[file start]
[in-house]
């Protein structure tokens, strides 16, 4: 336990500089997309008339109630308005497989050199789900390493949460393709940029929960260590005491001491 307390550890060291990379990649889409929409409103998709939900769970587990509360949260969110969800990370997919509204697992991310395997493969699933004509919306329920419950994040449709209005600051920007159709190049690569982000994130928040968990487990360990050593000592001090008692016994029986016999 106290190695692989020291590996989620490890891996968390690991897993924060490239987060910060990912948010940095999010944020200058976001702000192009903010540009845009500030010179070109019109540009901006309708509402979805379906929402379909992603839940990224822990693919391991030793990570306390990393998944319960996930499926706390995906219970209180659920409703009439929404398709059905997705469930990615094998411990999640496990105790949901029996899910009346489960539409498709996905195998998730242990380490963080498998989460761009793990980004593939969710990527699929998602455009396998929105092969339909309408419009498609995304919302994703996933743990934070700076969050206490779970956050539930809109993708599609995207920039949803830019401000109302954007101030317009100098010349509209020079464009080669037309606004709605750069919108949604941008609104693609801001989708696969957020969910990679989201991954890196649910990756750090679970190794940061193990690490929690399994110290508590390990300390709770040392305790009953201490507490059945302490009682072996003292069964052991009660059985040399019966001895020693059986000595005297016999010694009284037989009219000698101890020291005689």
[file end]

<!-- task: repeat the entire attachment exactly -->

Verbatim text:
[in-house]
């Protein structure tokens, strides 16, 4: 336990500089997309008339109630308005497989050199789900390493949460393709940029929960260590005491001491 307390550890060291990379990649889409929409409103998709939900769970587990509360949260969110969800990370997919509204697992991310395997493969699933004509919306329920419950994040449709209005600051920007159709190049690569982000994130928040968990487990360990050593000592001090008692016994029986016999 106290190695692989020291590996989620490890891996968390690991897993924060490239987060910060990912948010940095999010944020200058976001702000192009903010540009845009500030010179070109019109540009901006309708509402979805379906929402379909992603839940990224822990693919391991030793990570306390990393998944319960996930499926706390995906219970209180659920409703009439929404398709059905997705469930990615094998411990999640496990105790949901029996899910009346489960539409498709996905195998998730242990380490963080498998989460761009793990980004593939969710990527699929998602455009396998929105092969339909309408419009498609995304919302994703996933743990934070700076969050206490779970956050539930809109993708599609995207920039949803830019401000109302954007101030317009100098010349509209020079464009080669037309606004709605750069919108949604941008609104693609801001989708696969957020969910990679989201991954890196649910990756750090679970190794940061193990690490929690399994110290508590390990300390709770040392305790009953201490507490059945302490009682072996003292069964052991009660059985040399019966001895020693059986000595005297016999010694009284037989009219000698101890020291005689």